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Technical corrections billAs previously reported here, here and numerous other places, this year’s “technical corrections” bill at the General Assembly was and is an especially egregious example of secret legislative sausage making at its worst. The bill is chock-full of substantive (i.e. a lot more than “technical”) changes to the law – many of which were never even the subject of separate legislation – much less public hearings or debate.

A classic example is buried on page 20 of the 58-page, 94-section special interest Christmas Tree. The official explanation from legislative staff and even the explanation from some legislators in committee and on the floor suggested the provision added needed protections or in some manner merely “clarifies” an “ambiguity” in the state’s anti-predatory lending law by specifying that first loans on manufactured homes are also covered.

Sounds innocuous and maybe even okay, right?

Here’s the problem (and the reason why baloney like this shouldn’t get mislabeled as “technical” and then passed in the wee hours of the legislative session when no one is even paying attention):

The manufactured housing industry asked for the change so that lenders would be able to charge an upfront “origination” fee when they sell a manufactured home by itself – i.e. in situations in which no land is involved in the transaction. Currently, under the law in question, a lender can charge such a fee but only where the manufactured home is sold attached to real estate. With this last minute “technical correction,” the barn door is now open to the assessment of such a fee with all manufactured home sales – even though there was never a bill on the subject or a genuine public discussion at the General Assembly on the merits (and problems) of such an idea  This is obviously a big deal that will cost the state’s consumers millions of dollars in the years to come.

The bottom line: It’s not surprising that an industry long known for selling marginal products with the deceptive tactics perfected in the used car business would support squeezing yet another fee from what are typically unsophisticated, lower income consumers. And sadly, it’s even less surprising that the folks currently running the General Assembly would blithely label the legalization of such a rip-off as a “technical correction.”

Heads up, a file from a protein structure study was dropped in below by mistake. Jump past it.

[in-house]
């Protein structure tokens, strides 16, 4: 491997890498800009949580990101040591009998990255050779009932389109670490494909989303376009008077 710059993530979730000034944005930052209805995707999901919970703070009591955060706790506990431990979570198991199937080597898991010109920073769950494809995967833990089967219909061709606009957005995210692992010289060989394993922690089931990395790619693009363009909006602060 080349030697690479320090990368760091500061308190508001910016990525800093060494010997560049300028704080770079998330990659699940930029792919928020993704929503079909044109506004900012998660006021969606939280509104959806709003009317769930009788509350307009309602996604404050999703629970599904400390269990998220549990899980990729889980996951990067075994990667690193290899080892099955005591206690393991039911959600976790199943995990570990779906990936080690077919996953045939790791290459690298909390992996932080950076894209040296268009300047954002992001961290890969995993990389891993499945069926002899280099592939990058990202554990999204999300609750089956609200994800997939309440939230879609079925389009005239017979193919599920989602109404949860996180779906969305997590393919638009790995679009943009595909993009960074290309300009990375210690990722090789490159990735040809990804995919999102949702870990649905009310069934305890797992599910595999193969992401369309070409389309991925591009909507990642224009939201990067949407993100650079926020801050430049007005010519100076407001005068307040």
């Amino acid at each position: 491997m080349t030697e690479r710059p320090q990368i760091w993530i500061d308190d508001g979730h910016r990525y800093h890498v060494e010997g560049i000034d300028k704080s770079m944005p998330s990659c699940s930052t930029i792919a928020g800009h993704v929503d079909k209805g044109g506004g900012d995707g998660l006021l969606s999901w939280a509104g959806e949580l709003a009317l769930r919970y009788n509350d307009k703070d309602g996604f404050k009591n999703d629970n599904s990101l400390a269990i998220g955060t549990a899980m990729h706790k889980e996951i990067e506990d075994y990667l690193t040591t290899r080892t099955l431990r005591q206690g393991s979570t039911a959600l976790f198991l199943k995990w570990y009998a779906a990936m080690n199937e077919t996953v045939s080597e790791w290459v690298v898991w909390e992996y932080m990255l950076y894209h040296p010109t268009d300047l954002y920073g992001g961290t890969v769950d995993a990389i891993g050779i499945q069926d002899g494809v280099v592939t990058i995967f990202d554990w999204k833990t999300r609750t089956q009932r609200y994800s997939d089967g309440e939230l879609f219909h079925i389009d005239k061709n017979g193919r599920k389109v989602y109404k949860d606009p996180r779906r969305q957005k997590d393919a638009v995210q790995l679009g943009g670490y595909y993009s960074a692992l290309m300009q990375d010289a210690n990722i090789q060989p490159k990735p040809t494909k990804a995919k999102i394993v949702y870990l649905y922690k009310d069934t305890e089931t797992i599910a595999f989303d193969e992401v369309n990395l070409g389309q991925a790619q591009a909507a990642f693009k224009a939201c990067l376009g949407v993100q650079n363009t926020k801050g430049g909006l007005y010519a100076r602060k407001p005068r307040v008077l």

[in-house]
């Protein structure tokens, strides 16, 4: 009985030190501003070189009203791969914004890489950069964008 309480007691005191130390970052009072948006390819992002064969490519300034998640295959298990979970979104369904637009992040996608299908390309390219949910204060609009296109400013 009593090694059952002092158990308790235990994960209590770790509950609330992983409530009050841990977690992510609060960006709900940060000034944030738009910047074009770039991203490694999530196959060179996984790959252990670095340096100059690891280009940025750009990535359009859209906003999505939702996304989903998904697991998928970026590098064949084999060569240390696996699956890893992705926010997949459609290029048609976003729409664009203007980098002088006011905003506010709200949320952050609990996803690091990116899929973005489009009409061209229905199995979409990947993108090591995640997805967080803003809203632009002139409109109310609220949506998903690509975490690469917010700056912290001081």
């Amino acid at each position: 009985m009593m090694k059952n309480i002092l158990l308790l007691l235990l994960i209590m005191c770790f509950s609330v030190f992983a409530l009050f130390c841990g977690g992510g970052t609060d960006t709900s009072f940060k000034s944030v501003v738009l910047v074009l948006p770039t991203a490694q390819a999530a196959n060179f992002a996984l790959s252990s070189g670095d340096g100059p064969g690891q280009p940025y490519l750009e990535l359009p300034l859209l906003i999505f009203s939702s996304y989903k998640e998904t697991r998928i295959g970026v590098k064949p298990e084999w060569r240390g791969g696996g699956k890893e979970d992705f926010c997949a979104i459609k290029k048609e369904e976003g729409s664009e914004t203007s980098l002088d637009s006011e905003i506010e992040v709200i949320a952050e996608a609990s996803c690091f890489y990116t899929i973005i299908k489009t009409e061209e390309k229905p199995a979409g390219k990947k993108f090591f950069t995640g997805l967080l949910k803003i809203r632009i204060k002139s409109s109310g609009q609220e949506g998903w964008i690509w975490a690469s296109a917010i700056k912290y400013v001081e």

FYI –  the Governor has until next Tuesday to sign the bill and has given no indication that he will do otherwise.

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Veteran Raleigh journalist and political observer Steve Ford is out with a new and convincing look at the new state budget (i.e. the one the Governor said he’d sign before he actually got around to the business of reading it). It’s a full-length read but, as is always the case with Steve’s takes, definitely worth a few minutes of your time. Check it out below:

Revenue-starved budget rattles and rolls
By Steve Ford

The debate is familiar: State government is too big. No, it’s too small.

People in the too-big camp typically think government – the state agencies and institutions that North Carolinians support with their taxes — is too expensive. That it tries to do too much in the way of regulating business. That it saps individual initiative with aid to folks who should be working harder to help themselves and makes everyone else pay.

Across the philosophical fence are those who view robust regulation, robust social programs – including public education – and a fair tax structure generating a steady stream of revenues as cornerstones of a government that properly serves the public interest.

In the real world, of course the divide is not always so stark. But the contentious process by which the N.C. General Assembly has settled upon a new state budget highlights the opposing viewpoints. The budget now before Gov. Pat McCrory, who has said he will sign it into law, is one that could be accompanied by the slogan, “We did the least we thought we could get away with.”

Even though it calls for raising and spending $21.1 billion during the current July-to-June fiscal year, this is another small-government budget, relatively speaking — in keeping with the preferences of the conservatives who control the House and Senate and their Republican ally in the governor’s office. Read More